Air Pollution and Progression of Atherosclerosis in Different Vessel Beds—Results from a Prospective Cohort Study in the Ruhr Area, Germany
ABSTRACT: Objectives: Due to inconsistent epidemiological evidence on health effects of air pollution on progression of atherosclerosis, we investigated several air pollutants and their effects on progression of atherosclerosis, using carotid intima media thickness (cIMT), coronary calcification (CAC), and thoracic aortic calcification (TAC). Methods: We used baseline (2000–2003) and 5-y follow-up (2006–2008) data from the German Heinz Nixdorf Recall cohort study, including 4,814 middle-aged adults. Residence-based long-term air pollution exposure, including particulate matter (PM) with aerodynamic diameter Results: While no clear associations were observed in the full study sample (mean age 59.1 ( Conclusion: Our study suggests that development and progression of subclinical atherosclerosis is associated with long-term air pollution in middle-aged participants with no or minor atherosclerotic burden at baseline, while overall no consistent associations are observed. https://doi.org/10.1289/EHP7077
Project description:AIMS:Air pollution and noise are potential risk factors for subclinical atherosclerosis. Longitudinal analyses, especially on the interplay of these environmental factors, are scarce and inconsistent. Hence we investigated long-term traffic-related exposure to air pollution and noise with the development and progression of thoracic aortic calcification, a marker of subclinical atherosclerosis. METHODS:We used baseline (2000-2003) and follow-up (2006-2008) data from the German Heinz Nixdorf Recall cohort study, including 4814 middle-aged adults. Residence-based air pollution (PM2.5 (aerodynamic diameter???2.5?µm), PM10, nitrogen dioxide and particle number), and noise was assessed with dispersion models. Thoracic aortic calcification was quantified from non-contrast enhanced electron beam computed tomography. The presence and extent of thoracic aortic calcification progression were analysed with multiple logistic and linear regression models, respectively, adjusting for age, sex, lifestyle variables, socioeconomic status and respective co-exposure. RESULTS:We observed no association in the full study sample (n?=?3155, mean age 59.1 (±7.6) years, 52.8% women). While an interquartile range in particle number and night-time noise yielded odds ratios of 1.20 (1.03, 1.40) and 1.21 (1.00, 1.46) for binary thoracic aortic calcification progression, and 0.02 (-0.01, 0.05) and 0.04 (0.00, 0.07) higher growth rates of thoracic aortic calcification in participants with baseline thoracic aortic calcification less than 10, negative findings were observed in those with baseline thoracic aortic calcification of 10 or greater. Results were similar for other pollutants and daytime noise. CONCLUSION:Our study shows no overall associations. Subgroup analyses suggest independent associations of traffic-related air pollution and noise with the development and progression of subclinical atherosclerosis in participants with no or minor thoracic aortic calcification at baseline, in contrast to negative findings in those with advanced calcification.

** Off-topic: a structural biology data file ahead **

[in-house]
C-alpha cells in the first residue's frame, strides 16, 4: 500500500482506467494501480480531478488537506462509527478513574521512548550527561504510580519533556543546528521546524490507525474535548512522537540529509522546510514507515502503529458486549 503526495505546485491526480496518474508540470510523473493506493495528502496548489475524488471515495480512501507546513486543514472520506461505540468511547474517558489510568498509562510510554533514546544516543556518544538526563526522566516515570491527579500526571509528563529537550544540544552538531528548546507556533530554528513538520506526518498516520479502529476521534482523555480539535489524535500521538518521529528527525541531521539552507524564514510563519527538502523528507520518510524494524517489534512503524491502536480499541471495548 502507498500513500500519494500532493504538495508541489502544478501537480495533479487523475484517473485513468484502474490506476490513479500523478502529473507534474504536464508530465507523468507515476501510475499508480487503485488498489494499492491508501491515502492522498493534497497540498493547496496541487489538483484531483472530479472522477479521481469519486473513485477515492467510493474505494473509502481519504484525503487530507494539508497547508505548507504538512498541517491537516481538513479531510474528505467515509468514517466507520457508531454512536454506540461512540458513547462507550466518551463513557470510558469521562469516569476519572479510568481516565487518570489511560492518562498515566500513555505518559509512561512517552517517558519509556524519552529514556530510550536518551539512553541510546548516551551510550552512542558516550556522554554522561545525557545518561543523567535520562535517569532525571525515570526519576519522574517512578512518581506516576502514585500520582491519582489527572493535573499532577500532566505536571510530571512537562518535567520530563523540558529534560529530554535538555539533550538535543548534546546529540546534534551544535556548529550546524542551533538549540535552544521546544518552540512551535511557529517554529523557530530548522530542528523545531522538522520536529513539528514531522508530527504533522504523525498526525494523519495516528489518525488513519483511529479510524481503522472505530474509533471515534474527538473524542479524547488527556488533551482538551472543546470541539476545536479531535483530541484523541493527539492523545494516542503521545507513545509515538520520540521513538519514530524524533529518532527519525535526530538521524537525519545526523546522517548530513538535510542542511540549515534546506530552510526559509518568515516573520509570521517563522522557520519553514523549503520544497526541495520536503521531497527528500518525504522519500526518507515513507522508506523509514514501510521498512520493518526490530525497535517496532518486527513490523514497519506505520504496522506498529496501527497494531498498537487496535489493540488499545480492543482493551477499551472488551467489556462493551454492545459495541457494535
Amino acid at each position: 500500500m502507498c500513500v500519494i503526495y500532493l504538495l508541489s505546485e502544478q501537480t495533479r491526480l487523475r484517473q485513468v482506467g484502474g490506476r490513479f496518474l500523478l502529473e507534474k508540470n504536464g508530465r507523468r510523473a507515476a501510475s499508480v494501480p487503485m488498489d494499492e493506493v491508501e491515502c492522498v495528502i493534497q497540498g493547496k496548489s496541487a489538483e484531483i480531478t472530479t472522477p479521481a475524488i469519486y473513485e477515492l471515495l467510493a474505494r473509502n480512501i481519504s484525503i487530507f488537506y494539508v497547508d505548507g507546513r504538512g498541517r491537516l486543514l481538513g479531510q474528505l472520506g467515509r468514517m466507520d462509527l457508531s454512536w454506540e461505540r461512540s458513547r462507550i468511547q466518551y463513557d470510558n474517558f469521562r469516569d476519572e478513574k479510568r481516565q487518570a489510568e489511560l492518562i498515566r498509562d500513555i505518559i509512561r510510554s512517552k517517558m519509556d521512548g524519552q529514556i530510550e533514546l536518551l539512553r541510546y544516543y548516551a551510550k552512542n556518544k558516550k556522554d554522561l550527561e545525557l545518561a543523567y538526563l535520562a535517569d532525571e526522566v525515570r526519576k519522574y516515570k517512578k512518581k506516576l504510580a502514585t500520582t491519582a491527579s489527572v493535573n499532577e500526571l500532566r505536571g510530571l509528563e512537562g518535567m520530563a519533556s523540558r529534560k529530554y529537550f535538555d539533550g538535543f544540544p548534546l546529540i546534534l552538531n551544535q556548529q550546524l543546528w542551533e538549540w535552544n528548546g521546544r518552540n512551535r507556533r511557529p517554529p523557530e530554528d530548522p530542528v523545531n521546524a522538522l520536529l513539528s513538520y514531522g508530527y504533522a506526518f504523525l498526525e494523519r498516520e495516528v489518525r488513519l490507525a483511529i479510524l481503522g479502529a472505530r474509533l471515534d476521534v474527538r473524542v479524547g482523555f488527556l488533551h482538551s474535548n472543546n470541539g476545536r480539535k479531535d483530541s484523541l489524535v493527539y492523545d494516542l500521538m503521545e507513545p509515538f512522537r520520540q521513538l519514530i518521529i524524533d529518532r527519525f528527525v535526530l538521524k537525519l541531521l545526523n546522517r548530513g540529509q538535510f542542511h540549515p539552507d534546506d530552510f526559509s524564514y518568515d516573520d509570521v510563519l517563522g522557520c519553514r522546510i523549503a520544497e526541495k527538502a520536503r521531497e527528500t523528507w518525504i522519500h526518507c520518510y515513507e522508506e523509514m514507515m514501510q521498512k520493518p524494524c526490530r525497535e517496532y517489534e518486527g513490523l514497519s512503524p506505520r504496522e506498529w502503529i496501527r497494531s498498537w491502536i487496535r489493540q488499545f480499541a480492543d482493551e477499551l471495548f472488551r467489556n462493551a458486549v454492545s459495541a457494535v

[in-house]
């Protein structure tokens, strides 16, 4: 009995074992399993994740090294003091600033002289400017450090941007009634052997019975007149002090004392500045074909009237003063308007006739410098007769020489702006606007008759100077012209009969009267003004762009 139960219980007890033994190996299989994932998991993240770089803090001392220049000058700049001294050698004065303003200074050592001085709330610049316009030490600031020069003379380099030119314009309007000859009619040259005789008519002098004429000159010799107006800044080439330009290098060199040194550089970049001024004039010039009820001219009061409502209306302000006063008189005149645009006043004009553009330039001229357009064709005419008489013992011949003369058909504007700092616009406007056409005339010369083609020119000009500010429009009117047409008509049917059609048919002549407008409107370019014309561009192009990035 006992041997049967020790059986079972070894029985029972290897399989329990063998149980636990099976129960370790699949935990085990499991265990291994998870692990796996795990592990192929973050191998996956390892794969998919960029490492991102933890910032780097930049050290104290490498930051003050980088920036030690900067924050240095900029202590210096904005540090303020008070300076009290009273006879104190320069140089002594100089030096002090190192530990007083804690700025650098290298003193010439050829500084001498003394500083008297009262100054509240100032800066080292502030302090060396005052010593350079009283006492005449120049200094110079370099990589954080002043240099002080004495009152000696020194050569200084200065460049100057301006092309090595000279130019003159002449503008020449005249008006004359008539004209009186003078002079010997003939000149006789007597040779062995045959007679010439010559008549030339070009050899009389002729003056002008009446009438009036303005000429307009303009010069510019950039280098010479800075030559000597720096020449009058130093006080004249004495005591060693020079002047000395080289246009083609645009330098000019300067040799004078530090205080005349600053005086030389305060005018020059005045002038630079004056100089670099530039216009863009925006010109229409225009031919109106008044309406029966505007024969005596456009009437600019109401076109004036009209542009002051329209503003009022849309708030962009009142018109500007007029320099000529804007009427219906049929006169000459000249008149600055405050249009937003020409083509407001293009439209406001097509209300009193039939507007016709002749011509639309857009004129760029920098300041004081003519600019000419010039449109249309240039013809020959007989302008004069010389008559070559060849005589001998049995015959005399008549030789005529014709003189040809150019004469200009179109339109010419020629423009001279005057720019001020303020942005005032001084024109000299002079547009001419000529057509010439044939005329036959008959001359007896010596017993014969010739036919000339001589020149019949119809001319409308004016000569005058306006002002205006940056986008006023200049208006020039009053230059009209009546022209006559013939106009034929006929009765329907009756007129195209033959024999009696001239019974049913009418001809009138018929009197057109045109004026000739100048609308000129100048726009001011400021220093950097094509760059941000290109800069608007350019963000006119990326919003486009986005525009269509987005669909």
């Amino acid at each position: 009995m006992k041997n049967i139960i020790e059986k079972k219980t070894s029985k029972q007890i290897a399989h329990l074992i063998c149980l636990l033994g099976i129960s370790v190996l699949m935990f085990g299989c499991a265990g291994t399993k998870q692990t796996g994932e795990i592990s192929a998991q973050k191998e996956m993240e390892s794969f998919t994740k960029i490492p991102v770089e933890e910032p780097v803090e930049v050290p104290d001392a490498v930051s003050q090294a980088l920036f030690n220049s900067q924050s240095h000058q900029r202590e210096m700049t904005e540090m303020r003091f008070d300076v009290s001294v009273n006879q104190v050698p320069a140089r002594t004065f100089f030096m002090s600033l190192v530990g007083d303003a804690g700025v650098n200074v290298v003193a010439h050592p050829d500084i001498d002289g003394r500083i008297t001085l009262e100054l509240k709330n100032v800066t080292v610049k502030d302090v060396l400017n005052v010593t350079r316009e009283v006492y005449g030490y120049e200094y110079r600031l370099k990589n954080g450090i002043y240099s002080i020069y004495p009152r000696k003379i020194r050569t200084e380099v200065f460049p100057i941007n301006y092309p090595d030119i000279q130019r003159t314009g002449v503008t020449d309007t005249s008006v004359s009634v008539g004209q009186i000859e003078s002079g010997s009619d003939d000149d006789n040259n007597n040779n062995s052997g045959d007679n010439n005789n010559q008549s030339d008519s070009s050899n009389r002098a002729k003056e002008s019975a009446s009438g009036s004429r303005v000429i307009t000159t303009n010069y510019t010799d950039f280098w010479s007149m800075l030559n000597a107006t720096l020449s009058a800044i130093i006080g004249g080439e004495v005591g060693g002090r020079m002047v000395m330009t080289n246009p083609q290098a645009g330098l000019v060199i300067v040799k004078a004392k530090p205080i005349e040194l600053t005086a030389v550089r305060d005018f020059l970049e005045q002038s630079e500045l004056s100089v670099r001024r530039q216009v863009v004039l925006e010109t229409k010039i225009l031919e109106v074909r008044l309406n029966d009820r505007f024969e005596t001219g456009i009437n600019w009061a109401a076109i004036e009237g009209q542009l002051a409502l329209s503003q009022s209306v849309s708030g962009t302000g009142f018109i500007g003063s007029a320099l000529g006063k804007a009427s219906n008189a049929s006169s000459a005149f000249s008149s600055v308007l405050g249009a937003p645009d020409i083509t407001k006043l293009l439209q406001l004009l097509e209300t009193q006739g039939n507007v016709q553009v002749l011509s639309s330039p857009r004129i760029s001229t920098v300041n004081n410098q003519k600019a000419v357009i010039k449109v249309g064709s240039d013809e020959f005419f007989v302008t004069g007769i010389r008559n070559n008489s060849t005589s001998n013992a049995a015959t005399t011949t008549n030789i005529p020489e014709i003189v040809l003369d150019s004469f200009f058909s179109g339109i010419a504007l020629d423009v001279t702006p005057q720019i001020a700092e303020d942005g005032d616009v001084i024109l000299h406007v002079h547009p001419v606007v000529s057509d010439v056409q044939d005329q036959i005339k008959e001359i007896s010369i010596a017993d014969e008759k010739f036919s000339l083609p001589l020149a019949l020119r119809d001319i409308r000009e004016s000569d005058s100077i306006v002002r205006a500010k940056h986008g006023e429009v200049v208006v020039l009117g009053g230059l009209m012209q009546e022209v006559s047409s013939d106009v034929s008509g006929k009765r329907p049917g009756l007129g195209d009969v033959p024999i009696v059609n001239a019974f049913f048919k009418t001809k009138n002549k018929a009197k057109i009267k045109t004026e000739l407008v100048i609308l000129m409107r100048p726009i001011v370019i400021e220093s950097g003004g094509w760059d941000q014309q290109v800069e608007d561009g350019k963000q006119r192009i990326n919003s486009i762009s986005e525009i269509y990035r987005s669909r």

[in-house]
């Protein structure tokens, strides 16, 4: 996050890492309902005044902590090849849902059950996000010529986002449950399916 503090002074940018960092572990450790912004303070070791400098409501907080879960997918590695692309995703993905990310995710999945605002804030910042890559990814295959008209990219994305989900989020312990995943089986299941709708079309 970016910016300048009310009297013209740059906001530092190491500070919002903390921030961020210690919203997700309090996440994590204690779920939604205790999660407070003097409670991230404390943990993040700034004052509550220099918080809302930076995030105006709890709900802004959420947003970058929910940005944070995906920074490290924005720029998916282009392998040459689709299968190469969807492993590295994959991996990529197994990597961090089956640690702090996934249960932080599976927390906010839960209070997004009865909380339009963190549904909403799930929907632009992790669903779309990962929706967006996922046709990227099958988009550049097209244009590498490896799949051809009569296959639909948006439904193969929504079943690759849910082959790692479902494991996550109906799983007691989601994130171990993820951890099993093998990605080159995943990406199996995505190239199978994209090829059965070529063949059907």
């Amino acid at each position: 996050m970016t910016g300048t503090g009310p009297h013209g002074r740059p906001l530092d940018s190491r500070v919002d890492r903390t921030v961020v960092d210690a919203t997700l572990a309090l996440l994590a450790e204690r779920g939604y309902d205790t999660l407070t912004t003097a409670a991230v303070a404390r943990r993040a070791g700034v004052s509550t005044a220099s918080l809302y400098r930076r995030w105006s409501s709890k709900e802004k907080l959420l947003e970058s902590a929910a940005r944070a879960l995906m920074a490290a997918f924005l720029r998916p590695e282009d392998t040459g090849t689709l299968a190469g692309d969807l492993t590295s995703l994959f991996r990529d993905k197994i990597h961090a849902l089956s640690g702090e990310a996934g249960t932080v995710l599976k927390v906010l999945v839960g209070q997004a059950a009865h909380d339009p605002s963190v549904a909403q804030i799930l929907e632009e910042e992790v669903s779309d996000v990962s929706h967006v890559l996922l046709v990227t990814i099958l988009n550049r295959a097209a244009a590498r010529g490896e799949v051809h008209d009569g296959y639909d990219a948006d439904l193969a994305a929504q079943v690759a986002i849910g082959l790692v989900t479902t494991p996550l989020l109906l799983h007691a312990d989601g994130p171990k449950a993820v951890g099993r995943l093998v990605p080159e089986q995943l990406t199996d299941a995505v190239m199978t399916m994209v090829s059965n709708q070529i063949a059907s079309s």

Project description:Mild cognitive impairment (MCI) describes the intermediate state between normal cognitive aging and dementia. Adverse effects of air pollution (AP) on cognitive functions have been proposed, but investigations of simultaneous exposure to noise are scarce.We analyzed the cross-sectional associations of long-term exposure to AP and traffic noise with overall MCI and amnestic (aMCI) and nonamnestic (naMCI) MCI.At the second examination of the population-based Heinz Nixdorf Recall study, cognitive assessment was completed in 4,086 participants who were 50-80 years old. Of these, 592 participants were diagnosed as having MCI (aMCI, n = 309; naMCI, n = 283) according to previously published criteria using five neuropsychological subtests. We assessed long-term residential concentrations for size-fractioned particulate matter (PM) and nitrogen oxides with land use regression, and for traffic noise [weighted 24-hr (LDEN) and night-time (LNIGHT) means]. Logistic regression models adjusted for individual risk factors were calculated to estimate the association of environmental exposures with MCI in single- and two-exposure models.Most air pollutants and traffic noise were associated with overall MCI and aMCI. For example, an interquartile range increase in PM2.5 and a 10 A-weighted decibel [dB(A)] increase in LDEN were associated with overall MCI as follows [odds ratio (95% confidence interval)]: 1.16 (1.05, 1.27) and 1.40 (1.03, 1.91), respectively, and with aMCI as follows: 1.22 (1.08, 1.38) and 1.53 (1.05, 2.24), respectively. In two-exposure models, AP and noise associations were attenuated [e.g., for aMCI, PM2.5 1.13 (0.98, 1.30) and LDEN 1.46 (1.11, 1.92)].Long-term exposures to air pollution and traffic noise were positively associated with MCI, mainly with the amnestic subtype.Tzivian L, Dlugaj M, Winkler A, Weinmayr G, Hennig F, Fuks KB, Vossoughi M, Schikowski T, Weimar C, Erbel R, Jöckel KH, Moebus S, Hoffmann B, on behalf of the Heinz Nixdorf Recall study Investigative Group. 2016. Long-term air pollution and traffic noise exposures and mild cognitive impairment in older adults: a cross-sectional analysis of the Heinz Nixdorf Recall Study. Environ Health Perspect 124:1361-1368; http://dx.doi.org/10.1289/ehp.1509824.